Probably most striking, though, is another thing lacking: education. Quite simply, there is none, academic or moral. “Kaj and Andrea”, a pair of puppets, are sweet friends, but also goofily flawed: Kaj is terribly self-obsessed, Andrea is warbling and neurotic. When other characters do something wrong, there is little of the obvious consequence-and-lesson resolution of American shows; the results are usually left to speak for themselves. “Buster’s World”, a glacially slow live-action show from the 1980s, follows the title character through various realistic hardly-adventures in and around a country house. When an older boy bullies Buster’s sister, Buster, in revenge, sabotages the older boy’s motorcycle, causing him to go flying off it. This would only make it past American lawyers if a finger-wagging adult lectured Buster and the audience at the end. Instead, Buster finds that his revenge changed little, and the show wanders aimlessly on.

Finally, there is hardly any of the ABC-123 stuff that fills American public television like “Sesame Street”. Ramasjang is entertainment, not a replacement for parents or school. Parents are expected to know when to switch it off (but just in case, the characters go to bed at 8.00pm, and are shown sleeping until the morning) rather than pretend that it is self-improvement.

What’s the secret? DR, including Ramasjang, is a training ground for the much-admired Danish film and television industry. Though its budget is nothing next to the BBC’s or a big American broadcaster’s, it’s big for Denmark, meaning that it brings in the best young film-makers, writers and actors looking for experience. If this state-led approach seems typically Scandinavian, it is also Danish in the best sense of innovating constantly, while refusing to take itself seriously.

Danish kids begin school much later than they do in Britain or other countries pushing the beginning of formal education earlier and earlier. There is plenty of time for school, and when Danes get there, they end up doing rather well. But until then, they seem utterly unharmed by a childhood of hearing about the queen’s bottom and watching grandma light some bodily gas on fire."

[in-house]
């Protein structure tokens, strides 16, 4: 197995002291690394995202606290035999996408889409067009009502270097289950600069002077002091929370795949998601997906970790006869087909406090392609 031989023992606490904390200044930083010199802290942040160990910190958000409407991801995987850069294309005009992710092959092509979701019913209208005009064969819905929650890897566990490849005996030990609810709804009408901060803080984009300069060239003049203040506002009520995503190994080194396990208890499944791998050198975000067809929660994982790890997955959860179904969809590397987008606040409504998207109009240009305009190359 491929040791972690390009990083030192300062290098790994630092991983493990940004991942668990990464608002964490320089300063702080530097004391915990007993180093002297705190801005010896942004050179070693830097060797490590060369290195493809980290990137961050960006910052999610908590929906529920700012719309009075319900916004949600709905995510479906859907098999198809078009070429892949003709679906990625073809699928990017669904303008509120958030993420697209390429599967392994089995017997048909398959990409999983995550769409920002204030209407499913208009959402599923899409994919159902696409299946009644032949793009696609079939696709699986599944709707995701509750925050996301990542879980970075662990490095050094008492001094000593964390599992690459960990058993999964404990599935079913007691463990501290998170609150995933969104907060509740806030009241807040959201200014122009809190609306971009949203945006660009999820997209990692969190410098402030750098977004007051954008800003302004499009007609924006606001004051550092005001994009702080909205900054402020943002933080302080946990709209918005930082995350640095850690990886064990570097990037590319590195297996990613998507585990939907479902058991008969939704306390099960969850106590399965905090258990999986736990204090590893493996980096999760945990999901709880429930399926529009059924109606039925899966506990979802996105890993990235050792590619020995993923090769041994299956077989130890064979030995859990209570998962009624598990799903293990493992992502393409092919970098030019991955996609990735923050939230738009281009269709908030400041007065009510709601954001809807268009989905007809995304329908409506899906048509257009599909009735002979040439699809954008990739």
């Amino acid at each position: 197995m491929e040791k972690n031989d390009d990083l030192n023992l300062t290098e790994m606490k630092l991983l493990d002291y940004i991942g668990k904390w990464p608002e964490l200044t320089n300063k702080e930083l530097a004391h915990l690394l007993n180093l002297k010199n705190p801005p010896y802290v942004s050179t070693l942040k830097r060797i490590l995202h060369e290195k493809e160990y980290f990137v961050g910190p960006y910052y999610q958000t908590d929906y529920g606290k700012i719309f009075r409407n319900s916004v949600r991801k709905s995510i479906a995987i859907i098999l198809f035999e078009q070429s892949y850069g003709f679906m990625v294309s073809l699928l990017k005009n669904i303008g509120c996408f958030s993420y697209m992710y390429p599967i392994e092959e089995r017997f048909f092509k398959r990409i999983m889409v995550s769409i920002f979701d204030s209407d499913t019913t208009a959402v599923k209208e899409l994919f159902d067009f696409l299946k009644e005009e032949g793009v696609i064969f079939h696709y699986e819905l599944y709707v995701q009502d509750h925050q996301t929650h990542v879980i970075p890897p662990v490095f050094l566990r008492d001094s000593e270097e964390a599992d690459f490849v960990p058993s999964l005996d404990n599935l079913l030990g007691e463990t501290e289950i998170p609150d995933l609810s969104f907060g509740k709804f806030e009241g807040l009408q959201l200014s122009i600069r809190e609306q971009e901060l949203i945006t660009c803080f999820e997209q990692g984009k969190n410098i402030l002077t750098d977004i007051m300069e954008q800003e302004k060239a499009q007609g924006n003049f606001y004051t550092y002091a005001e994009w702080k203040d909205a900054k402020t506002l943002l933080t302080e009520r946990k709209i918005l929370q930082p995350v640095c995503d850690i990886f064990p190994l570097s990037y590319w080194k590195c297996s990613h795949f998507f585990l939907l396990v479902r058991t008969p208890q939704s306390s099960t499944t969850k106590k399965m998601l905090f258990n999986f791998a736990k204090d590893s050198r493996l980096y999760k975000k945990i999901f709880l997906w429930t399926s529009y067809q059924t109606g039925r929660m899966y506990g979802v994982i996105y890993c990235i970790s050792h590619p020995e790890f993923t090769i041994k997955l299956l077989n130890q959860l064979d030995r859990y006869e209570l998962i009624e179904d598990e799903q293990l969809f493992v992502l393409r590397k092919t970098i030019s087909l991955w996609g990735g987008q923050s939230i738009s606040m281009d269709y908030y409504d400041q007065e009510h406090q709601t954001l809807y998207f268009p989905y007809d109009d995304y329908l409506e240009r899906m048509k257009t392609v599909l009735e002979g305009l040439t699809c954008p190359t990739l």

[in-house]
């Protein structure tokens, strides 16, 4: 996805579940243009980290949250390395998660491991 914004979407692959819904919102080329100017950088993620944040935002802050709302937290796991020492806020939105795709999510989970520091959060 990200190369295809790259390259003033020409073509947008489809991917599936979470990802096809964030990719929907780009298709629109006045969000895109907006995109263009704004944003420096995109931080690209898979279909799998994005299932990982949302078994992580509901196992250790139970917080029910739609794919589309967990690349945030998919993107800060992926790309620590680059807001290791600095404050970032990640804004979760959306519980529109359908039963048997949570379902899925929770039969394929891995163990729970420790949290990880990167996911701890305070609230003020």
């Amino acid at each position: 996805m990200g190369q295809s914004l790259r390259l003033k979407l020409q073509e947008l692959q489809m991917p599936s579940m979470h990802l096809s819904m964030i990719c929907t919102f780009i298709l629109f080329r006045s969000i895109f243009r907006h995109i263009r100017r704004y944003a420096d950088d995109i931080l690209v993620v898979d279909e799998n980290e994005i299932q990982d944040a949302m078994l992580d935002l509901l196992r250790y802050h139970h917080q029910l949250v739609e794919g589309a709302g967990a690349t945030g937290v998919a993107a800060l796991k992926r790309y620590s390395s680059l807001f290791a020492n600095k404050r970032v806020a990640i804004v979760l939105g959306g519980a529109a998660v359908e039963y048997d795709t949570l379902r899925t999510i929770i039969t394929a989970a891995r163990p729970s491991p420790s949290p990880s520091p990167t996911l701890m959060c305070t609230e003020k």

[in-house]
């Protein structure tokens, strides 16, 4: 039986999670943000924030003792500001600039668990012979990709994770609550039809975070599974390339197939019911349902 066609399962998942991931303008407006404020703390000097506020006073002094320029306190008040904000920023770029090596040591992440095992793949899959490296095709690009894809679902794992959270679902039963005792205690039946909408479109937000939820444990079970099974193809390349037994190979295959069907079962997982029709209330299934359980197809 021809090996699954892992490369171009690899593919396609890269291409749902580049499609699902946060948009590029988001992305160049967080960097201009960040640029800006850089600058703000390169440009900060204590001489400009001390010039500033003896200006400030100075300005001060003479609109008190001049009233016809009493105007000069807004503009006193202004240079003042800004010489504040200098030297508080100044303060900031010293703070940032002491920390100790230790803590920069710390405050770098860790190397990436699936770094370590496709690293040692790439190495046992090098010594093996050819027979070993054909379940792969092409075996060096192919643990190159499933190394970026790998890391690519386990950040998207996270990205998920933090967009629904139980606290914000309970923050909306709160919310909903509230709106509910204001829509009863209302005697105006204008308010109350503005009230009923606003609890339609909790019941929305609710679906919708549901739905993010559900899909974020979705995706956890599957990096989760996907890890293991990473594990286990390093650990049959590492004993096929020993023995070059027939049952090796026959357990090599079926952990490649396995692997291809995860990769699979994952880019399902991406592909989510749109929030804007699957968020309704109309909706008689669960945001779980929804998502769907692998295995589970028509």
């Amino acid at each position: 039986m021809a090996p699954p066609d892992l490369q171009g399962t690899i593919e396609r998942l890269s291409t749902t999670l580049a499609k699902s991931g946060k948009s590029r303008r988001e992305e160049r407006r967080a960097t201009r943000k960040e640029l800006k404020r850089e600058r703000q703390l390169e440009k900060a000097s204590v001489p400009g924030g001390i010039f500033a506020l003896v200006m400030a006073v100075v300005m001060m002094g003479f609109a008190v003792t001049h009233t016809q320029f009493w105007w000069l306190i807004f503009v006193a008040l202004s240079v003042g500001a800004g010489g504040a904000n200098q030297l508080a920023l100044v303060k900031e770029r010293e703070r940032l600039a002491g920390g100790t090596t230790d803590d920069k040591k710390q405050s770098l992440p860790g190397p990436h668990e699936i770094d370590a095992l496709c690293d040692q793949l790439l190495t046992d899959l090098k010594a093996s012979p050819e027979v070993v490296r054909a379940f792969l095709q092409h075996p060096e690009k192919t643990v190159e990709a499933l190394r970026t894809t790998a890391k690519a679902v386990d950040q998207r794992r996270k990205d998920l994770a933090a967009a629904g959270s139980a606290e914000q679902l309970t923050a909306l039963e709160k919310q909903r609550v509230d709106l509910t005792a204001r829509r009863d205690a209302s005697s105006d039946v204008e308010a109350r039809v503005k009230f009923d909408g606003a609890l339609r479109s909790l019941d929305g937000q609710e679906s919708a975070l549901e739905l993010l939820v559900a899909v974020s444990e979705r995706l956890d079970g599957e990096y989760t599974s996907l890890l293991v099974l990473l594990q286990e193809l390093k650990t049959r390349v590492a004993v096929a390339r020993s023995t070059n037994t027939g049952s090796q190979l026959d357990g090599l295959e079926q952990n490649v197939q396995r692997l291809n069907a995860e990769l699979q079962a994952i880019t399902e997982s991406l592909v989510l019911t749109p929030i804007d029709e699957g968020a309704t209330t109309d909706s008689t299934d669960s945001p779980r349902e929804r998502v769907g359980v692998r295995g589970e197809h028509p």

[plenty of Onkel Reje on YouTube: https://www.youtube.com/results?search_query=Onkel+Reje ]
denmark  television  tv  education  parenting  society  via:tealtan  2016  us  uk  comparison  learning  animation  film  funding 
august 2016 by robertogreco
Paint of Persia by dunin
"Paint of Persia is an rotoscoping pixel-art tool where you can draw on top of any window or wallpaper or anything you want!

It is specially made for pixel-art animation and sprites.

For example, Anthropomorphic Suspect [https://dunin.itch.io/suspect ] was made with it."

[via http://www.gamasutra.com/view/news/276094/New_Paint_of_Persia_tool_helps_devs_rotoscope_film_into_pixel_art.php
via "Paint of Persia, an app that rotoscopes film into pixel art" https://twitter.com/beep/status/748583986285412352 ]
animation  software  art  filters  rotoscoping  windows  pixelart  video  edg  srg 
june 2016 by robertogreco
How a Car Engine Works - Animagraffs
"Did you know that your car will take in 20,000 cubic feet of air to burn 20 gallons of fuel? That’s the equivalent of a 2,500 sq. ft. house! If your only experience with a car engine’s inner workings is “How much is that going to cost to fix?” this graphic is for you. Car engines are astoundingly awesome mechanical wonders. It’s time you learned more about the magic under the hood!"
motors  encines  visualization  animation  cars  jacobo'neal  illustration 
april 2016 by robertogreco
CHARACTER MODEL
"Concept Character Art, Character Model Sheets from Games, Movies, Comics, Toys and Animation. Some good Fanart too."
tumblrs  art  characterdesign  comics  television  film  animation  games  videogames  gaming  toys  via:robinsloan 
february 2016 by robertogreco
Google Maps Streetview Player
"The google maps streetview player will take in either a starting point and end point, or a provided file of a route and provide a playthrough of the google streetview images that are available."
googlemaps  streetview  maps  animation  playthrough  googlestreetview 
february 2016 by robertogreco
DIGITAL-MATERIALITY-OF-GIFS
HI, my name is Sha.